Oct. 16, 1917: An architect’s rendering of Chaplin’s studios in The Times
Ninety-five years ago, comedian Charlie Chaplin constructed the first beautiful studio lot in Hollywood, the first to offer style to filmmaking. What had been merely an industry housed in utilitarian structures soon blossomed into one that featured elegance in its buildings.
Filmmaking was exploding around Los Angeles in the 1910s as filmmakers moved west for the sunlight, varied landscape and freedom from patents. Early studios were merely converted buildings; Nestor Film Co. converted the former Blondeau Tavern into a working studio in 1911 and in late December 1913, Lasky Feature Play Co. rented a little barn at Selma Avenue and Vine Street as their filmmaking site.
Soon, film companies began building their own plants, mostly plain, functional buildings. Actor/comedian Charlie Chaplin decided to join the building boom in 1917 and constructed his own studio in Hollywood. His would evoke class and beauty.
The Oct. 16, 1917, Los Angeles Times reported that Chaplin would construct his own studio where “the plant will be at once a workshop and a home for the movie idol….” Chaplin and his brother Syd acquired the R. S. McClellan estate at Sunset Boulevard and La Brea Avenue as the site for their facility. The estate, constructed in 1914, consisted of five acres of lemon and orange trees and the “sightly ten-room colonial house set in the midst of lawn and gardens.” This house would become their home, while the lower acreage would house the studio.
Architects Meyer and Holler’s plans, featured in the paper, presented a picturesque little English Tudor village of buildings lining La Brea Avenue, to be constructed by Milwaukee Building Co. for approximately $100,000. Meyer and Holler were recognized as one of the top architectural teams in Los Angeles, designing Ince and Goldwyn Studios, and later designing Grauman’s Egyptian Theatre, the Montmartre Cafe and the Hollywood Athletic Club.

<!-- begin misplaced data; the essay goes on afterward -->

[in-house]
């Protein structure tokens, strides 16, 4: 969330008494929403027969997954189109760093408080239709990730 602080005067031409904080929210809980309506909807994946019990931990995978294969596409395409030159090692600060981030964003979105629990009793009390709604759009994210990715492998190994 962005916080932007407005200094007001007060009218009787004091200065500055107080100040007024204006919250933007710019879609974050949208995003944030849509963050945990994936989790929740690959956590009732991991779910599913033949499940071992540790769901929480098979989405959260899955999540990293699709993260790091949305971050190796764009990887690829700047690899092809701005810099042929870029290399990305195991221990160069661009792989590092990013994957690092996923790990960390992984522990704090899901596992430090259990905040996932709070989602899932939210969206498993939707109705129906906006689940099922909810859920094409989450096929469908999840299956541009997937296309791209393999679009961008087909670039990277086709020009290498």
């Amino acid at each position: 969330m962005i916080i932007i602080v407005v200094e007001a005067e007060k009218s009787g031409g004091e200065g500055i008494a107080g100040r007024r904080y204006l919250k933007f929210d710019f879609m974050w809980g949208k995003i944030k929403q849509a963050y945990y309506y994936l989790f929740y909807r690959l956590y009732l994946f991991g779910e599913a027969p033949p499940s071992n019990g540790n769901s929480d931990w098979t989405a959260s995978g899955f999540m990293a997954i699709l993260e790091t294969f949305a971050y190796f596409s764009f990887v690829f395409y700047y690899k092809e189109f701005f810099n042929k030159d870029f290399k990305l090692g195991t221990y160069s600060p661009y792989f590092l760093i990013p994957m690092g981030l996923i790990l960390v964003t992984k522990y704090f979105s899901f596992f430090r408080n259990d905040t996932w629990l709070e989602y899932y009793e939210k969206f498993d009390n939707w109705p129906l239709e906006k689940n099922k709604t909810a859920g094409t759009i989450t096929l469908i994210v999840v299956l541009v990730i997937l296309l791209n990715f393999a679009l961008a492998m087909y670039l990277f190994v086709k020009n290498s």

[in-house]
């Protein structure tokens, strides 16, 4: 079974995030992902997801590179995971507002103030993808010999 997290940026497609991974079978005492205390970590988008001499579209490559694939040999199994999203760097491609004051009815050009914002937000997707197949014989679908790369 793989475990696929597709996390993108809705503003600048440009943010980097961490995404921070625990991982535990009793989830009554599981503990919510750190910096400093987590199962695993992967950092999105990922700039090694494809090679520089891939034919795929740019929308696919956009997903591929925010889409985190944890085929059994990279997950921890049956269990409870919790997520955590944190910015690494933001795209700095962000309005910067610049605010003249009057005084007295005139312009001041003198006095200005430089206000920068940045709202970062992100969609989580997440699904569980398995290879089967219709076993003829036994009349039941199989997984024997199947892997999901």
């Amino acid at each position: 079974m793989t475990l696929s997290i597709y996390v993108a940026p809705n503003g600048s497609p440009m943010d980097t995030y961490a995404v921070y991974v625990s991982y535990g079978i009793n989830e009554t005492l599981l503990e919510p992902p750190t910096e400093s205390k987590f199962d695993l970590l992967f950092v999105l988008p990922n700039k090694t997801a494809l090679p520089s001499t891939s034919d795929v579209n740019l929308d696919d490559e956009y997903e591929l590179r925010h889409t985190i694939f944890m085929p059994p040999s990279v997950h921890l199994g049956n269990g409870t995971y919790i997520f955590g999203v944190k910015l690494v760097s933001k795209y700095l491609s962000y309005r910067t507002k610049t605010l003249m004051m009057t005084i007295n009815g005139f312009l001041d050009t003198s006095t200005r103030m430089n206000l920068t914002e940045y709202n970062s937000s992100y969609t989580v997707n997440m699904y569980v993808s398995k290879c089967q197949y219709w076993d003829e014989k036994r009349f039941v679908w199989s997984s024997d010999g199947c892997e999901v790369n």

Per the newspaper, obstructionists originally mistakenly believed the studio would be erected adjacent to and behind Hollywood High School, disrupting students from learning. Businessmen spoke out to the City Council supporting construction. Banker Marco H. Hellman and other businessmen spoke out forcefully in favor of the project, noting the importance of the film industry in providing jobs to Los Angeles. He also stated, “Mr. Chaplin has done more in the way of advertising Los Angeles than probably any other man.” The council voted 8 to 1 in favor of construction proceeding.
The Jan. 20, 1918, Times noted that the new lot opened for business on Tuesday, Jan. 15. Writer Grace Kingsley described the special tour a happy and jolly Chaplin himself gave her of the new facility. Chaplin told her, “See, here’s a lemon orchard back of the stage. Think lemons must be my lucky fruit – can’t escape ‘em – had a lemon orchard back of us at Essanay and one at the Lone Star – hope they keep the lemons in the orchards, though.” Chaplin stated that “the fellow that couldn’t be happy here would be the fellow that would write a want ad in heaven.”
Kingsley found the comedian charming, especially in his description of his uniform of baggy old clothes as his “salary.” She understood the exacting nature of his work. “Charlie’s comedy seems entirely spontaneous – that’s its wonderful charm. But beneath it all he has the mathematics of merriment, the logarithms of laughter, at his finger’s ends.”
Chaplin spent many happy years making films at 1416 N. La Brea Ave., before being denied reentry to the United States in 1952. The studio stayed busy, however, appearing in the film Hollywood Story in 1951, and acting as the home for many filmmakers. Stanley Kramer employed the location in 1954, American International in 1960, Red Skelton in 1962, and A & M Records in the 1970s and 1980s. Today, Henson Productions occupies the site, and a giant Kermit the Frog adorns the roof, clad in oversized clothes and bowler hat, an homage to the Little Tramp.